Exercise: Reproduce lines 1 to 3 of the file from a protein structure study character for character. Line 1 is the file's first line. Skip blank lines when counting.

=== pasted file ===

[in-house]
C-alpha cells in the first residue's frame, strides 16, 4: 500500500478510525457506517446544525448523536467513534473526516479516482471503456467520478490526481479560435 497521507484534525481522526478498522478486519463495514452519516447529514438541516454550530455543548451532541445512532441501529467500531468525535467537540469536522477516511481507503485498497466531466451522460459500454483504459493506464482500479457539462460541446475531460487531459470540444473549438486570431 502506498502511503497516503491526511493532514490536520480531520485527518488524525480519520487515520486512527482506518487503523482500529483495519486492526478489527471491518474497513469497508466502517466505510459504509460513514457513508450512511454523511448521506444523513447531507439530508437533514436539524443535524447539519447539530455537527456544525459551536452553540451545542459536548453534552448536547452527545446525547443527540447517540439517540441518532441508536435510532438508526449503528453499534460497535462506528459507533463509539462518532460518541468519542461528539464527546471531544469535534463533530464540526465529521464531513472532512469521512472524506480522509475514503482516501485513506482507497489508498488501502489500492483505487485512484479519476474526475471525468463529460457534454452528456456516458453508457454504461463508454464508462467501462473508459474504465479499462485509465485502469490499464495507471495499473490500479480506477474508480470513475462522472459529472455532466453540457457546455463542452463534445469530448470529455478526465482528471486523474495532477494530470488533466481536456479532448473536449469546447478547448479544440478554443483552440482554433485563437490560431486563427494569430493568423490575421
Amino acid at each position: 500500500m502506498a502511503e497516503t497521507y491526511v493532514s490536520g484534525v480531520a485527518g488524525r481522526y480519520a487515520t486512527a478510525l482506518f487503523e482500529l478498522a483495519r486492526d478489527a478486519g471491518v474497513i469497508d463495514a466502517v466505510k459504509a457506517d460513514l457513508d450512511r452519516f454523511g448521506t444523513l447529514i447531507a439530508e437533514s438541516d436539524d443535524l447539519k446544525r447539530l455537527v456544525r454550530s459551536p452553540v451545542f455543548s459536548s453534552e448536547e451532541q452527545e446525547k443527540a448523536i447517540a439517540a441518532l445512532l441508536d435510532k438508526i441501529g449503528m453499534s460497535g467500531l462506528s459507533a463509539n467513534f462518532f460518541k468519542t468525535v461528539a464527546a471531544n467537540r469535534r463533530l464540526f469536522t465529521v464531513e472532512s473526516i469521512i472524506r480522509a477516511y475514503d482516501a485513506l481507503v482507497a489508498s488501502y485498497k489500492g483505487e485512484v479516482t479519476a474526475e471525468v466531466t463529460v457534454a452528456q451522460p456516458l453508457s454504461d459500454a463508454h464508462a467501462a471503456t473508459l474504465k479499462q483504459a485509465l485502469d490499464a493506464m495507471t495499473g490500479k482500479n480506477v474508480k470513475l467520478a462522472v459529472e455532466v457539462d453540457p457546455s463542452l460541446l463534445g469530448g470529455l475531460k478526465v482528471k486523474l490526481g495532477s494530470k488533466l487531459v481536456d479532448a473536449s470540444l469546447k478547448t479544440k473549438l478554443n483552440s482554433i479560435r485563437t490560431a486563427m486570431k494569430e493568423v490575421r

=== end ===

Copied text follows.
[in-house]
C-alpha cells in the first residue's frame, strides 16, 4: 500500500478510525457506517446544525448523536467513534473526516479516482471503456467520478490526481479560435 497521507484534525481522526478498522478486519463495514452519516447529514438541516454550530455543548451532541445512532441501529467500531468525535467537540469536522477516511481507503485498497466531466451522460459500454483504459493506464482500479457539462460541446475531460487531459470540444473549438486570431 502506498502511503497516503491526511493532514490536520480531520485527518488524525480519520487515520486512527482506518487503523482500529483495519486492526478489527471491518474497513469497508466502517466505510459504509460513514457513508450512511454523511448521506444523513447531507439530508437533514436539524443535524447539519447539530455537527456544525459551536452553540451545542459536548453534552448536547452527545446525547443527540447517540439517540441518532441508536435510532438508526449503528453499534460497535462506528459507533463509539462518532460518541468519542461528539464527546471531544469535534463533530464540526465529521464531513472532512469521512472524506480522509475514503482516501485513506482507497489508498488501502489500492483505487485512484479519476474526475471525468463529460457534454452528456456516458453508457454504461463508454464508462467501462473508459474504465479499462485509465485502469490499464495507471495499473490500479480506477474508480470513475462522472459529472455532466453540457457546455463542452463534445469530448470529455478526465482528471486523474495532477494530470488533466481536456479532448473536449469546447478547448479544440478554443483552440482554433485563437490560431486563427494569430493568423490575421
Amino acid at each position: 500500500m502506498a502511503e497516503t497521507y491526511v493532514s490536520g484534525v480531520a485527518g488524525r481522526y480519520a487515520t486512527a478510525l482506518f487503523e482500529l478498522a483495519r486492526d478489527a478486519g471491518v474497513i469497508d463495514a466502517v466505510k459504509a457506517d460513514l457513508d450512511r452519516f454523511g448521506t444523513l447529514i447531507a439530508e437533514s438541516d436539524d443535524l447539519k446544525r447539530l455537527v456544525r454550530s459551536p452553540v451545542f455543548s459536548s453534552e448536547e451532541q452527545e446525547k443527540a448523536i447517540a439517540a441518532l445512532l441508536d435510532k438508526i441501529g449503528m453499534s460497535g467500531l462506528s459507533a463509539n467513534f462518532f460518541k468519542t468525535v461528539a464527546a471531544n467537540r469535534r463533530l464540526f469536522t465529521v464531513e472532512s473526516i469521512i472524506r480522509a477516511y475514503d482516501a485513506l481507503v482507497a489508498s488501502y485498497k489500492g483505487e485512484v479516482t479519476a474526475e471525468v466531466t463529460v457534454a452528456q451522460p456516458l453508457s454504461d459500454a463508454h464508462a467501462a471503456t473508459l474504465k479499462q483504459a485509465l485502469d490499464a493506464m495507471t495499473g490500479k482500479n480506477v474508480k470513475l467520478a462522472v459529472e455532466v457539462d453540457p457546455s463542452l460541446l463534445g469530448g470529455l475531460k478526465v482528471k486523474l490526481g495532477s494530470k488533466l487531459v481536456d479532448a473536449s470540444l469546447k478547448t479544440k473549438l478554443n483552440s482554433i479560435r485563437t490560431a486563427m486570431k494569430e493568423v490575421r